Text: H.Res.41 — 115th Congress (2017-2018)All Information (Except Text)

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Introduced in House (01/10/2017)

 
[Congressional Bills 115th Congress]
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[H. Res. 41 Introduced in House (IH)]

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115th CONGRESS
  1st Session
H. RES. 41

        Supporting a uniform adoption process for foster youth.


_______________________________________________________________________


                    IN THE HOUSE OF REPRESENTATIVES

                            January 10, 2017

Mrs. Lawrence submitted the following resolution; which was referred to 
 the Committee on Education and the Workforce, and in addition to the 
Committee on the Judiciary, for a period to be subsequently determined 
 by the Speaker, in each case for consideration of such provisions as 
        fall within the jurisdiction of the committee concerned

_______________________________________________________________________

                               RESOLUTION


 
        Supporting a uniform adoption process for foster youth.

Whereas there are over 400,000 children in foster care in the United States and 
        107,000 children waiting to be adopted;
Whereas the median age for foster children waiting to be adopted is 7 years old;
Whereas the average length of time a child spends in foster care is 
        approximately 2 years;
Whereas domestic adoptions with public child welfare agency involvement 
        represent approximately 40 percent of all adoptions;
Whereas families seeking to adopt are expected to undergo a home study, which 
        serves to ensure their suitability;
Whereas the adoption application and content of a home study varies from State-
        to-State, it always involves personal interviews by an adoption case 
        worker, an examination of their home, training related to adoption, and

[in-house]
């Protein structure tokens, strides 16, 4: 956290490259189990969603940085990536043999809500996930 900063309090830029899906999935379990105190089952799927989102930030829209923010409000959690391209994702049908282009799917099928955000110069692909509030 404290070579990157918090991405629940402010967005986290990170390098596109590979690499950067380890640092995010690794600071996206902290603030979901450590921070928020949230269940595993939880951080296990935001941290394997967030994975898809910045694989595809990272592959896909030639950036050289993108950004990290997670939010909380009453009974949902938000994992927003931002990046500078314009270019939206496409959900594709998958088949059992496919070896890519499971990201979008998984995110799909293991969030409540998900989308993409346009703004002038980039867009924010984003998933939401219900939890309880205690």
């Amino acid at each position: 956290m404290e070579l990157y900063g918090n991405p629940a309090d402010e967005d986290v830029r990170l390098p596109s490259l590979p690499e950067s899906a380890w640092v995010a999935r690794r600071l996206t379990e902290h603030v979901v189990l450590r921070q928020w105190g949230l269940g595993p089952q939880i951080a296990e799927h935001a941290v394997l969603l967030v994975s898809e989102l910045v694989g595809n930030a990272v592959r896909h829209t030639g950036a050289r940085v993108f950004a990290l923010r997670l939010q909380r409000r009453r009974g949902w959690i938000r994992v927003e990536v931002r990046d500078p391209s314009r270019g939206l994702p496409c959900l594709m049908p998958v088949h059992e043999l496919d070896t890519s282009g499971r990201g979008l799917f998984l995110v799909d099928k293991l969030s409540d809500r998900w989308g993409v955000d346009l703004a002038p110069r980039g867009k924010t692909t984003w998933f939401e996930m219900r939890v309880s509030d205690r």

information on their health history and family income;
Whereas while 4 in 10 people in the United States have considered adoption, but 
        are concerned about the complexity and length of time adopting children 
        from foster care;
Whereas the National Conference of Commissioners on Uniform State Laws is a 
        nonprofit, nonpartisan organization of more than 300 lawyers, 
        legislators, judges, and academics who propose legislation to the States 
        in areas subject to State authority, including all aspects of family 
        law;
Whereas after nearly 5 years of drafting, debate, and discussions with adoption 
        and child welfare experts, in August 1994 the National Conference of 
        Commissioners on Uniform State Laws approved a proposed Uniform Adoption 
        Act for submission to State legislatures;
Whereas in 2005, the Uniform Laws Commission designated the Adoption Act from 
        1994 as a ``model'' rather than a uniform law keeping State adoption 
        policies varied and incongruent;
Whereas the Interstate Compact for the Placement of Children has only been 
        enacted by 9 States and cannot be considered nationally in effect until 
        passed by 35 States;
Whereas there is a need for coordination between the Interstate Compact for the 
        Placement of Children, the Interstate Compact for Juveniles, the 
        Interstate Compact on Adoption and Medical Assistance and other compacts 
        affecting the placement of and which provide services to children;
Whereas the Federal Government should provide for a State's continuing legal 
        jurisdiction and responsibility for placement and care of a child that 
        it would have had if the placement were intrastate; and
Whereas Members of the Senate and the House of Representatives have sought to 
        remove barriers to intrastate and interstate adoptions and encourage a 
        national standard for the adoption process and it has not been acted on 
        legislatively: Now, therefore, be it
    Resolved, That the House of Representatives--
            (1) supports a uniform adoption process of children from 
        foster care; and
            (2) promotes the enactment by all States of the Interstate 
        Compact for the Placement of Children to ensure more children 
        in the United States are placed in safe, loving, and permanent 
        homes.
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